"Um, no?" I reply. A rocket just bounced off my face. I don't think that's good. I'm not a doctor, but getting hit with the equivalent of a steel girder at 200 miles per hour isn't good for your health, I reckon. Plus, my right eye has gone black. That's also not good, in my amateur opinion, and I have the sickening feeling that the rocket must have knocked out my eyeball.
The soldiers then snap into action and begin treating me and Lt. Derek Zotto, who is hit in the arm by the rocket after it skips off my face.
Our assailant and the rest of the village scatter. Normally, an attack like this is followed by a barrage of gunfire, a popular tactic among the Taliban. But not today. The platoon takes up defensive positions for an assault that never follows. Could be that his failure to obliterate us on the spot didn't signal the others to shoot. Or perhaps he'd grabbed the launcher on a whim, figuring this is as good a day as any to blow some people up, and when he failed, knowing he'd be the laughingstock of all his Mujahideen buddies, he fled in embarrassment. I know I would. Failing to kill a guy at 50 yards with a grenade launcher is pretty pathetic, I must say.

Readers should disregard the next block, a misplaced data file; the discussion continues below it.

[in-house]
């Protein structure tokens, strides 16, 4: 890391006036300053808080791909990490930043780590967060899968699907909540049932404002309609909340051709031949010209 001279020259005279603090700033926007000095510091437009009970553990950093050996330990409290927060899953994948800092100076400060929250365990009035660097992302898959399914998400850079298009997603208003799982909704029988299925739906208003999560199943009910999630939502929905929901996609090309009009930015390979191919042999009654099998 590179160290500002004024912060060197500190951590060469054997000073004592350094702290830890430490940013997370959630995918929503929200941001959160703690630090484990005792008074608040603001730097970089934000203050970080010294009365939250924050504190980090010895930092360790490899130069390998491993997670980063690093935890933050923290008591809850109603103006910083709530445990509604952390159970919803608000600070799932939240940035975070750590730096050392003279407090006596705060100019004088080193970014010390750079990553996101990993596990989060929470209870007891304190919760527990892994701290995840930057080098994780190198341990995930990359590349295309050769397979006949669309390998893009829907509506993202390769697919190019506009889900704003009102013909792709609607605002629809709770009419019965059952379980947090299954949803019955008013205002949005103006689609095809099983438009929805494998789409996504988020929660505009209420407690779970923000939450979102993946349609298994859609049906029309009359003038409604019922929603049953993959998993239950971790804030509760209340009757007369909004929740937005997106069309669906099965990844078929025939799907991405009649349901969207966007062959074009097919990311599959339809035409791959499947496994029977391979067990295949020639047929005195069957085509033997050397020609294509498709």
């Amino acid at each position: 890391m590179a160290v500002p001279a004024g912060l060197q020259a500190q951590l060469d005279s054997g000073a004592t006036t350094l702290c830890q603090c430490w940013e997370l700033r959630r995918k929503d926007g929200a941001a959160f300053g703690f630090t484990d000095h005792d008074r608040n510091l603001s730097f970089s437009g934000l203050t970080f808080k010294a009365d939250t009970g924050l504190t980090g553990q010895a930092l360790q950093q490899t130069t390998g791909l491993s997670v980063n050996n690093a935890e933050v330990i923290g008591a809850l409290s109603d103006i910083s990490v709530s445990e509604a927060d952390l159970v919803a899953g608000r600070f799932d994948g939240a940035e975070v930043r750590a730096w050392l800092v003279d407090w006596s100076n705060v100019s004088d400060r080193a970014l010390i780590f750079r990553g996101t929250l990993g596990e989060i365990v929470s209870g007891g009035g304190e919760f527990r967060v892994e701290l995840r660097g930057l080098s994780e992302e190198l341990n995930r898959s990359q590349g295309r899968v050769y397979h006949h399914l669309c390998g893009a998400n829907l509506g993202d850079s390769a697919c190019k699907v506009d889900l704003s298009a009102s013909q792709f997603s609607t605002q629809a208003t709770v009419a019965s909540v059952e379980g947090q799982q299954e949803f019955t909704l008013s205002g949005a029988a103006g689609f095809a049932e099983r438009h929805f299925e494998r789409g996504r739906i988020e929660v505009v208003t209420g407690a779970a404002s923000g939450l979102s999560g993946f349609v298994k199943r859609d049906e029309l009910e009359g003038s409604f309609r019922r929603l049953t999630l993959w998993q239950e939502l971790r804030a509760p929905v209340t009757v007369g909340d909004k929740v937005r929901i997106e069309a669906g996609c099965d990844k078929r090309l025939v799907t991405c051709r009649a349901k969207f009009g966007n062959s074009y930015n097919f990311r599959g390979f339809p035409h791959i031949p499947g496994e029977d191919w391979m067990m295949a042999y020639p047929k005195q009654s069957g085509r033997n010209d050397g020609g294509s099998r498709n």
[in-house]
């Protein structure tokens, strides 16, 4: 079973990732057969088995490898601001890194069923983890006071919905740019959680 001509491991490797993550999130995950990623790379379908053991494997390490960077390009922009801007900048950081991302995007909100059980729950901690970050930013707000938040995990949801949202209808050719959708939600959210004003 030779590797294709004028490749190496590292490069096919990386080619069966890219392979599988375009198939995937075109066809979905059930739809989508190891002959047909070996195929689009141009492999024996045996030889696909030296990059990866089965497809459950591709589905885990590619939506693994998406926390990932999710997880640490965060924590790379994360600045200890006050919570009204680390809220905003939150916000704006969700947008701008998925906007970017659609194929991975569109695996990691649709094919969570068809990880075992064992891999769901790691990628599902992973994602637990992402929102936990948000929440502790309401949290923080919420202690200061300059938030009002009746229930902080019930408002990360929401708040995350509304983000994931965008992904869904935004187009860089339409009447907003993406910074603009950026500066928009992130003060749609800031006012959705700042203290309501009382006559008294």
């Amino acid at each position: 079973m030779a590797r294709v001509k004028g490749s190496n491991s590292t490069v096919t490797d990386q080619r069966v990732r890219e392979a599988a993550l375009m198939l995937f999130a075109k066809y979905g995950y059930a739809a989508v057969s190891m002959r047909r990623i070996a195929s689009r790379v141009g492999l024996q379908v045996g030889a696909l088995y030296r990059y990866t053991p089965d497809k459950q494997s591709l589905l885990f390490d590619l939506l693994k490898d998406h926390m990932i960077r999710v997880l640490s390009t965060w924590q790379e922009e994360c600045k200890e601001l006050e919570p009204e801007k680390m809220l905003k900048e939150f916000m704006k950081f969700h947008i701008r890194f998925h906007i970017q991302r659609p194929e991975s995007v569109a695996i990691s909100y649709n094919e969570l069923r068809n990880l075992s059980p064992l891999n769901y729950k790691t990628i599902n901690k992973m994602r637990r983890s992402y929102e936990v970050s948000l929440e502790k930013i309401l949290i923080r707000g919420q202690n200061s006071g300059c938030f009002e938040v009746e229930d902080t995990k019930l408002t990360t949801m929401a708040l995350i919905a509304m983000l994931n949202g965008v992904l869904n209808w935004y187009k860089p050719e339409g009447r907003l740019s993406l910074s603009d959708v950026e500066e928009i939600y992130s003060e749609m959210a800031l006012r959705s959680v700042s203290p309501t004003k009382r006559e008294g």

■ ■ ■ ■
"Do I still have my eye? Be serious with me," I ask a sergeant, who's calm amid my panic. While wrapping my head like a B-movie mummy, he assures me in somber tones that my right eye still resides firmly in its socket. I don't believe him so I ask him half a dozen times more, each trembling query revealing my growing terror as a magnificent pain surges through the side of my face. I try to muster the will to feel with my fingers if my eyeball is still in place, but can't bring myself to dig beneath the increasingly bloody gauze and bandages.
The sergeant calmly escorts me by the elbow and leads me to the nearby truck for evacuation, offering me a final, if slightly agitated, reassurance that my peeper is still in place.
"I can see your baby blue," he says, hoping I'll finally shut up about it. For a moment I'm calmed by his admiration of the color of my eyes. His, I've noted, are even bluer.